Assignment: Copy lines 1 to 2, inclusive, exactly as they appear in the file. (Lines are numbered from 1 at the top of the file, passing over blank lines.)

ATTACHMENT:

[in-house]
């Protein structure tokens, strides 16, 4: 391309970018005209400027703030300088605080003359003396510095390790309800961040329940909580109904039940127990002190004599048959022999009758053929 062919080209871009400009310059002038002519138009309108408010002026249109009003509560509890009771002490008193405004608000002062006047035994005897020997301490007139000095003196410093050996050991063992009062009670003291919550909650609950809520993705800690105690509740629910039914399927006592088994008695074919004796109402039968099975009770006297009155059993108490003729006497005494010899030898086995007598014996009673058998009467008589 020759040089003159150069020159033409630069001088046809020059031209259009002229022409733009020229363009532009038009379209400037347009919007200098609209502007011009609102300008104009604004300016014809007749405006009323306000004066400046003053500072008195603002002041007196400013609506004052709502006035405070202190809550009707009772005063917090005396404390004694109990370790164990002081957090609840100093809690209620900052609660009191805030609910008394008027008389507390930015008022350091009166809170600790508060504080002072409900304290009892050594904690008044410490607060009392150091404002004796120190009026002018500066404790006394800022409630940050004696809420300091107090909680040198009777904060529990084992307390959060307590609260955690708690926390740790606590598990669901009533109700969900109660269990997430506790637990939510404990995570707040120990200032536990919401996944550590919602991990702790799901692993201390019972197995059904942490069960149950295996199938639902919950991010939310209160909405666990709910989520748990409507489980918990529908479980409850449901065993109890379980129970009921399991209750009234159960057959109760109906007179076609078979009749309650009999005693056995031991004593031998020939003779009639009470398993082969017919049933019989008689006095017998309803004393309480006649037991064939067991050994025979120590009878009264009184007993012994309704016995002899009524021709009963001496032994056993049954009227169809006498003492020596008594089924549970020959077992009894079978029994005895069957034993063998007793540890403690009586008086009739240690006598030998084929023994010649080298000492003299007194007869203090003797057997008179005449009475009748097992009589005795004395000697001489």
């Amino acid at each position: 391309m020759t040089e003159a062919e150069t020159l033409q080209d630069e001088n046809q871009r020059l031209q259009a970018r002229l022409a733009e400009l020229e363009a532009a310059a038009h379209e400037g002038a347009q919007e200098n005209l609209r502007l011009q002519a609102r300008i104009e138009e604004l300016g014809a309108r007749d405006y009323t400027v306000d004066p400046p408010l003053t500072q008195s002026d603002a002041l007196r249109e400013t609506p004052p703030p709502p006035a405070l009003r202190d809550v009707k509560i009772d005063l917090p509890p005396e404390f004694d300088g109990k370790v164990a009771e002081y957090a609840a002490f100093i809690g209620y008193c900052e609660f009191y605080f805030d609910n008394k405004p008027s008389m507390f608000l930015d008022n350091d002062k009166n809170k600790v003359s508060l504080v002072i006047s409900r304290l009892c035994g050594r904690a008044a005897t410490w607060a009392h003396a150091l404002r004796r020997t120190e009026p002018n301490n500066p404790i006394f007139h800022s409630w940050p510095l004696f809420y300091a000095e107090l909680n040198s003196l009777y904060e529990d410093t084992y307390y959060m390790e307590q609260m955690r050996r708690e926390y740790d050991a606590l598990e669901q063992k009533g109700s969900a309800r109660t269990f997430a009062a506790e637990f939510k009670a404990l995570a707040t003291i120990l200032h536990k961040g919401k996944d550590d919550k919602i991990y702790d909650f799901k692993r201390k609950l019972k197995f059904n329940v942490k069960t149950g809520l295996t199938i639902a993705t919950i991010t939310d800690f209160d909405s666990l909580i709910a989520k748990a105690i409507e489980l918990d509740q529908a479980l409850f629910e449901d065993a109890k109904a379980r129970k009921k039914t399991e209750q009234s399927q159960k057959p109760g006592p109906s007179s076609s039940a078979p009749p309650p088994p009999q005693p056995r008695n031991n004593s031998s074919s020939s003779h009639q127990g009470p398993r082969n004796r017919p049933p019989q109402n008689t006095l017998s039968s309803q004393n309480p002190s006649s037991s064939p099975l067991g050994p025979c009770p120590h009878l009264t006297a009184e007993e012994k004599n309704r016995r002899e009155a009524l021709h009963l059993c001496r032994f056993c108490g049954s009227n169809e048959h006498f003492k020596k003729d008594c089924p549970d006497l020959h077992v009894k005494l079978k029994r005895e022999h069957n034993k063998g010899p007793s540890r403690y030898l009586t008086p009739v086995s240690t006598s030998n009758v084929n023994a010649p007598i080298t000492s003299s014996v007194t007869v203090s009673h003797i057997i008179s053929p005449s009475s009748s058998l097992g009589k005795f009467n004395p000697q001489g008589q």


[in-house]
């Protein structure tokens, strides 16, 4: 391309970018005209400027703030300088605080003359003396510095390790309800961040329940909580109904039940127990002190004599048959022999009758053929 062919080209871009400009310059002038002519138009309108408010002026249109009003509560509890009771002490008193405004608000002062006047035994005897020997301490007139000095003196410093050996050991063992009062009670003291919550909650609950809520993705800690105690509740629910039914399927006592088994008695074919004796109402039968099975009770006297009155059993108490003729006497005494010899030898086995007598014996009673058998009467008589 020759040089003159150069020159033409630069001088046809020059031209259009002229022409733009020229363009532009038009379209400037347009919007200098609209502007011009609102300008104009604004300016014809007749405006009323306000004066400046003053500072008195603002002041007196400013609506004052709502006035405070202190809550009707009772005063917090005396404390004694109990370790164990002081957090609840100093809690209620900052609660009191805030609910008394008027008389507390930015008022350091009166809170600790508060504080002072409900304290009892050594904690008044410490607060009392150091404002004796120190009026002018500066404790006394800022409630940050004696809420300091107090909680040198009777904060529990084992307390959060307590609260955690708690926390740790606590598990669901009533109700969900109660269990997430506790637990939510404990995570707040120990200032536990919401996944550590919602991990702790799901692993201390019972197995059904942490069960149950295996199938639902919950991010939310209160909405666990709910989520748990409507489980918990529908479980409850449901065993109890379980129970009921399991209750009234159960057959109760109906007179076609078979009749309650009999005693056995031991004593031998020939003779009639009470398993082969017919049933019989008689006095017998309803004393309480006649037991064939067991050994025979120590009878009264009184007993012994309704016995002899009524021709009963001496032994056993049954009227169809006498003492020596008594089924549970020959077992009894079978029994005895069957034993063998007793540890403690009586008086009739240690006598030998084929023994010649080298000492003299007194007869203090003797057997008179005449009475009748097992009589005795004395000697001489």